February 25th, 2014 01:10 PM║ Posted By: John Pennington ║ Permalink
║ Schools: Alabama, Arkansas, Auburn, Florida, Georgia, Kentucky, LSU, Mississippi State, Missouri, Ole Miss, South Carolina, Tennessee, Texas A&M, Vanderbilt
Tags: AD, Anthony Grant, Coach Martin, Season Wins
For the record, Grant’s buyout would cost the Crimson Tide $5 million bucks. Martin’s buyout is a mere $1.56 million, but when you factor in all of UT’s recent buyouts (Phillip Fulmer, Mike Hamilton, Derek Dooley and even Bruce Pearl who received a buyout despite being fired for cause), that $1.56 begins to look a lot bigger.
More talk radio, the advent of social media, and bigger salaries for coaches have shortened the career lifespans of the guys on the sideline. Just check out this list of the SEC’s all-time regular-season win leaders and when they last coached…
|SEC Reg. Season Wins||Coach||Final Season||Overall Win %|
|397||Adolph Rupp (UK)||1972||.822|
|238||Dale Brown (LSU)||1997||.598|
|195||CM Newton (ALA, VU)||1989||.588|
|182||Ray Mears (UT)||1977||.713|
|178||Billy Donovan (UF)||Current||.724|
|178||Harry Rabenhorst (LSU)||1942||.563|
|172||Joe B. Hall (UK)||1985||.748|
|171||Roy Skinner (VU)||1976||.673|
|141||Hugh Durham (UGA)||1995||.580|
|139||Tubby Smith (UGA, UK)||2007||.751|
|132||Wimp Sanderson (ALA)||1992||.692|
|126||Norm Sloan (UF)||1989||.547|
|124||Joel Eaves (AUB)||1963||.684|
|122||Rick Stansbury (MSU)||2012||.638|
|118||Kevin Stallings (VU)||Current||.610|
|112||Hank Crisp (ALA)||1946||.658|
|110||Don DeVoe (UT, UF)||1990||.572|
|109||Nolan Richardson (ARK)||2002||.684|
|107||Bob Polk (VU)||1961||.650|
|104||Rick Pitino (UK)||1997||.814|
|103||John Mauer (UT, UF)||1960||.628|
Billy Donovan and Kevin Stallings are the only coaches on that list who are still active in the SEC today. Only five others from that list coached after 1995, when the internet and messageboards had just started to become a new venting spot for upset fans.
Look at the winning percentages for some of those long-tenured coaches. Dale Brown, Don DeVoe, Hugh Durham, CM Newton, Harry Rabenhorst and Norm Sloan all lasted for years in the SEC with winning marks of less than .600.
Of the hot-seated coaches above, Grant has a winning percentage of .578 at Bama. Martin has a winning clip of .580 at UT. A strong argument can be made that 20 years ago, those coaches’ seats would be considerably cooler.
The man who ranks third in all-time SEC regular-season wins believes coaches are getting the hook to soon these days. Speaking to the Birmingham Tip-Off Club on Monday, Newton said:
“We’re all instant gratification, we all want the hurry-up fix. If we leave this guy alone, Anthony Grant, leave him along for a couple of years, he’ll get it right. He’s a damn good coach. He knows what it takes to win. If I were his AD, I would leave him alone simply because I can put my head on my pillow each night and go to sleep knowing he isn’t going to cheat and he’ll have good discipline in his program.”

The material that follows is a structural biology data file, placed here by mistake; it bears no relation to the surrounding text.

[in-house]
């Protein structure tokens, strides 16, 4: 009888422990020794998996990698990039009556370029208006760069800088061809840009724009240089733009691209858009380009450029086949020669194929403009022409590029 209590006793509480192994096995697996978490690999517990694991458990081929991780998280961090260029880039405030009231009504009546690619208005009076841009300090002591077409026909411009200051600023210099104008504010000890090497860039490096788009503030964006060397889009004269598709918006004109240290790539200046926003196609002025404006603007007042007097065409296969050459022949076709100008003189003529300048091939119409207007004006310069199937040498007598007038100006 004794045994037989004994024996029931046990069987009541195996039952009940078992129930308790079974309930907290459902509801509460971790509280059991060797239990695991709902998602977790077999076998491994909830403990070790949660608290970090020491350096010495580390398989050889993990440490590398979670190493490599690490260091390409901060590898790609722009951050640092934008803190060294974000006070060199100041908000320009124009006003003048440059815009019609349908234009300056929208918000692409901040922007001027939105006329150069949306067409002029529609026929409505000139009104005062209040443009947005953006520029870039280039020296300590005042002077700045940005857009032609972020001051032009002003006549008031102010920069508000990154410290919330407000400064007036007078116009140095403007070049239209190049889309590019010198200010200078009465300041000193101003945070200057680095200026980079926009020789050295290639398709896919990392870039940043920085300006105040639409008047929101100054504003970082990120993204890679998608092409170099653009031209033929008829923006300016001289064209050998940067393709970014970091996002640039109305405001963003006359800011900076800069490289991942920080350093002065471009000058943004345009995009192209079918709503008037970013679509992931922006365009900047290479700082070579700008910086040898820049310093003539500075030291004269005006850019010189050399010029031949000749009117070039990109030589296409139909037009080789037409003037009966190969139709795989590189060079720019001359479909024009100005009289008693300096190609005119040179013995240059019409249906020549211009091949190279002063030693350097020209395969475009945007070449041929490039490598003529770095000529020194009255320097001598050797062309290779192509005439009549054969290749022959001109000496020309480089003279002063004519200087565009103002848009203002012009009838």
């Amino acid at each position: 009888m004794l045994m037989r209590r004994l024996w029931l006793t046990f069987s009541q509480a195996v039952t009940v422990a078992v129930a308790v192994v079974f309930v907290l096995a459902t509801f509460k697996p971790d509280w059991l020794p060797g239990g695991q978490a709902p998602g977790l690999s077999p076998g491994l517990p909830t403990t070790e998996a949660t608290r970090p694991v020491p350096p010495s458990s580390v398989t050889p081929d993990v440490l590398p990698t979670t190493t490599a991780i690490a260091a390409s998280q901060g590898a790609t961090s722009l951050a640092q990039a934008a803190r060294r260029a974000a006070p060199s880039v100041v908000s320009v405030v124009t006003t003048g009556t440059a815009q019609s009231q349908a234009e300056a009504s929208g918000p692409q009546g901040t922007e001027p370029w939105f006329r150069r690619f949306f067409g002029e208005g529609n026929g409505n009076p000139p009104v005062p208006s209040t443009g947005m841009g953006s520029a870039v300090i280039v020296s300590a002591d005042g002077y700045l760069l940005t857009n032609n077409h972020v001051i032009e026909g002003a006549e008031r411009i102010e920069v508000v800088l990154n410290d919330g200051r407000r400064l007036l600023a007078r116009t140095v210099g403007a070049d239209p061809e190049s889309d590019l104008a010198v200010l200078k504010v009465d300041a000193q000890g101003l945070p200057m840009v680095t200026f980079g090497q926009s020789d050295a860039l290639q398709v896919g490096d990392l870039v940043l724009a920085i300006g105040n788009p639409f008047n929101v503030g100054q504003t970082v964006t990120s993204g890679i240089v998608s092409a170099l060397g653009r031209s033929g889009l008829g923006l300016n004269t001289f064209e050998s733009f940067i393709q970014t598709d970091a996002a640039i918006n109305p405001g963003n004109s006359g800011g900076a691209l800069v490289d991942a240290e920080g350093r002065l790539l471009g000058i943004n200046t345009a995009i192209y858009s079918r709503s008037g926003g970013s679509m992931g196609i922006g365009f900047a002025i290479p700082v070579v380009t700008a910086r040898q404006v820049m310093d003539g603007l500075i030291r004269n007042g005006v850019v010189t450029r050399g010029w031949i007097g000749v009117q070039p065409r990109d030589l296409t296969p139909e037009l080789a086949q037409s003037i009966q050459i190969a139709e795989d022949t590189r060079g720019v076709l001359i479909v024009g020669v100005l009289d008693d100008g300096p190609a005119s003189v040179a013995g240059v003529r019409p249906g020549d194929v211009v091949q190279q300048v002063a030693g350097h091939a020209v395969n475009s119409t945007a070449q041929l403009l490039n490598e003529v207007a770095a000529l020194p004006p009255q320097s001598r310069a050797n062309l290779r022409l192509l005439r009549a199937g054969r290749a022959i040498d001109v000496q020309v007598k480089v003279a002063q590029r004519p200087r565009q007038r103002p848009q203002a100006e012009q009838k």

Not surprisingly another coach on that list recently took up for the guy filling his old shoes. Speaking on a Knoxville television show last weekend, DeVoe said of Martin:
“Cuonzo Martin is a great mentor for this young basketball team… Coach Martin came into a very difficult situation (with the NCAA)… Nobody thought they would do very well and what happened? They finished (second) in the SEC (in 2011-12). You can say what you want to. They’re not winning that big this year, but this team still is in the hunt. I’ll bet money right now that Tennessee will win a lot more games than they lose in the next week and a half.”
Mentoring. Not cheating. Good discipline. In the age of Newton and DeVoe who were contemporaries those notions might have carried more weight. They should still carry more weight. But the reality is any fanbase would prefer to have a coach who cheats and wins with bad apples than a coach who mentors, maintains discipline and loses.
Toss in talk radio, the internet, social media and the aforementioned mondo coaching salaries and it’s not hard to figure out why most of the men listed in that chart above are long removed from the SEC. Just ask an SEC columnist. If money shouldn’t factor into a decision to keep or fire a coach, you better believe that being a nice guy with a tightly-run ship ranks much further down the list of criteria.
Fair or not.
(CORRECTION — An earlier version of this story did not mention Vanderbilt’ Kevin Stallings among the SEC’s all-time leaders in the wins. Our apologies.)
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